Publication:
Closing the cyber gap: integrating cross-government cyber capabilities to support the DHS cyber security mission

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Authors
Lowery, Edward W.
Subjects
Cybersecurity
U.S. Secret Service
Department of Homeland Security
DHS
Advisors
Kiernan, Kathleen
Fernandez, Lauren
Date of Issue
2014-12
Date
Dec-14
Publisher
Monterey, California: Naval Postgraduate School
Language
Abstract
Following the 9/11 terror attacks, the Department of Homeland Security (DHS) was mandated to ensure the security of the nation’s cyber-supported critical infrastructure, which is predominantly privately owned and outside of the control of the U.S. government. This thesis examines the development of the government’s cyber-security policies and primary operational entities through their lawful authorities and capabilities. The thesis also examines and contrasts the effectiveness of DHS’s technology-centric, cyber-security approach, the deterrent effect realized through law enforcement cyber operations, and the suitability and effectiveness of the utilization of military or intelligence agencies, specifically the FBI, National Security Agency or Department of Defense, to fulfill the nation’s domestic cyber-security mission. Evidence suggests that DHS has consistently chosen to devote disproportionate budgetary resources to develop defensive technologies of questionable effectiveness, initiate redundant information-sharing programs, and develop cyber incidence response teams while not fully utilizing the U.S. Secret Service’s legal authorities and capabilities in furtherance of the department’s mission. Recommendations are offered to develop a whole-of-government cyber-security policy for an effective, integrated, cyber-security operation through the utilization of agency-specific authorities and capabilities, while protecting our nation’s critical infrastructure and our citizens’ civil liberties.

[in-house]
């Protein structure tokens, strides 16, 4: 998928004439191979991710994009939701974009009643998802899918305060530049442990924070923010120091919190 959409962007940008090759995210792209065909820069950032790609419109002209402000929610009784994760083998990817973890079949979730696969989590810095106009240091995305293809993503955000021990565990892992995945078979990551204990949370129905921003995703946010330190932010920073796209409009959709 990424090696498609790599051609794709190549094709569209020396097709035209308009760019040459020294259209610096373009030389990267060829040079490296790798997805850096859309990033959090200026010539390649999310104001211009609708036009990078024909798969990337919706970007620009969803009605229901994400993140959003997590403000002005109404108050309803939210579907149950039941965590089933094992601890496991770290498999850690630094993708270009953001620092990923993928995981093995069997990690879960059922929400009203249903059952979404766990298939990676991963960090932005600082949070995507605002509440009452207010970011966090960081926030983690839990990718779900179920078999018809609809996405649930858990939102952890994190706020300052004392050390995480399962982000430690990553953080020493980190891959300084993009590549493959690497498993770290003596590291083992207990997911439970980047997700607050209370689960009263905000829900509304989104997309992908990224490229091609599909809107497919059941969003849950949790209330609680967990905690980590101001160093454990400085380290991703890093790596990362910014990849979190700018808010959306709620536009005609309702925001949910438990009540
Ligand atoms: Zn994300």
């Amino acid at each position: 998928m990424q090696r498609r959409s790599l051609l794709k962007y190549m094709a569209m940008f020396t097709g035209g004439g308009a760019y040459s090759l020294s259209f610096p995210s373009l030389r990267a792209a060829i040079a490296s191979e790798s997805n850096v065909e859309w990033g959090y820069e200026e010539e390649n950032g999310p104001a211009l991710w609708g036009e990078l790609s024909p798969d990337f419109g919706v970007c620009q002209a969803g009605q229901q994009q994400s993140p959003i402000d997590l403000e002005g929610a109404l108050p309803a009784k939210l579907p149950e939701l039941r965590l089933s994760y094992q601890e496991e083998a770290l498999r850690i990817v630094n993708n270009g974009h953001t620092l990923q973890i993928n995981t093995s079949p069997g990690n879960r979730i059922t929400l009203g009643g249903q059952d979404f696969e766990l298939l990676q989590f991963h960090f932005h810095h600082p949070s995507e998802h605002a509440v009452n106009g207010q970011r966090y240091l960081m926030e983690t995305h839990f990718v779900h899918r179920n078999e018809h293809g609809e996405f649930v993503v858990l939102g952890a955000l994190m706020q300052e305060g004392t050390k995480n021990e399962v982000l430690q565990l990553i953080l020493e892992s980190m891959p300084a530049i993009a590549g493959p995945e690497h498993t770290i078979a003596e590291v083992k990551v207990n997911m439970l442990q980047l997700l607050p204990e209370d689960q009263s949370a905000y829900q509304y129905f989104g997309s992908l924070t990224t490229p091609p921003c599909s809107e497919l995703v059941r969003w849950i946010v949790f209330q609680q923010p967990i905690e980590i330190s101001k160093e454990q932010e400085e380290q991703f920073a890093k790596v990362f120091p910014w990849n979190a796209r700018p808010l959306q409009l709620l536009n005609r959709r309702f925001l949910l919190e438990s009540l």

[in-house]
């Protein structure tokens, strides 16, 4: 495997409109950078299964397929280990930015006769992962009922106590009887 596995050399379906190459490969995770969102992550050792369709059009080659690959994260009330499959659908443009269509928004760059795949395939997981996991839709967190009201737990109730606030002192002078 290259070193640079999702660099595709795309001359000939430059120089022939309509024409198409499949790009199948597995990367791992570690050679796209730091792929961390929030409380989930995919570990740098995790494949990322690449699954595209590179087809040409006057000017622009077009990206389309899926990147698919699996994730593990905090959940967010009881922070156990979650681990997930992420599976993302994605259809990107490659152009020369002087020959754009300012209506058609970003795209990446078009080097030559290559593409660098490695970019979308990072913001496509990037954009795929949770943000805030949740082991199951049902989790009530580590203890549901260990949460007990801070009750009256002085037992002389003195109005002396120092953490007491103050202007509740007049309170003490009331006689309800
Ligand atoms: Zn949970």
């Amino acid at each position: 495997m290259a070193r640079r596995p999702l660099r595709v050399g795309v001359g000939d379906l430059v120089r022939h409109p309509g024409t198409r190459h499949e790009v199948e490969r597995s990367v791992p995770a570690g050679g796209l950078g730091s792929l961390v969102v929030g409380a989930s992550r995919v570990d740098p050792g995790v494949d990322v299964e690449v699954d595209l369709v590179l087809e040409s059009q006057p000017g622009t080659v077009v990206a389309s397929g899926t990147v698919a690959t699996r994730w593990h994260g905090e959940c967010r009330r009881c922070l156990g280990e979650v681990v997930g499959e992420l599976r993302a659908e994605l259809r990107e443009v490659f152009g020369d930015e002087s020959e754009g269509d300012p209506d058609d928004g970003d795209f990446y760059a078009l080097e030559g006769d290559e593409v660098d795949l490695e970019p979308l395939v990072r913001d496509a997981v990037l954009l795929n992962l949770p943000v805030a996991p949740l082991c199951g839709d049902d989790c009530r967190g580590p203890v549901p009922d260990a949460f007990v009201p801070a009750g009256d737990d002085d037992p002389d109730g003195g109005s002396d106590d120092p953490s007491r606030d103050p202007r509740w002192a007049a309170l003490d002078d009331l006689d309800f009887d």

Type
Thesis
Description
Series/Report No
Department
National Security Affairs
Other Units
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NPS Report Number
Sponsors
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Citation
Distribution Statement
Approved for public release; distribution is unlimited.
Rights
This publication is a work of the U.S. Government as defined in Title 17, United States Code, Section 101. Copyright protection is not available for this work in the United States.
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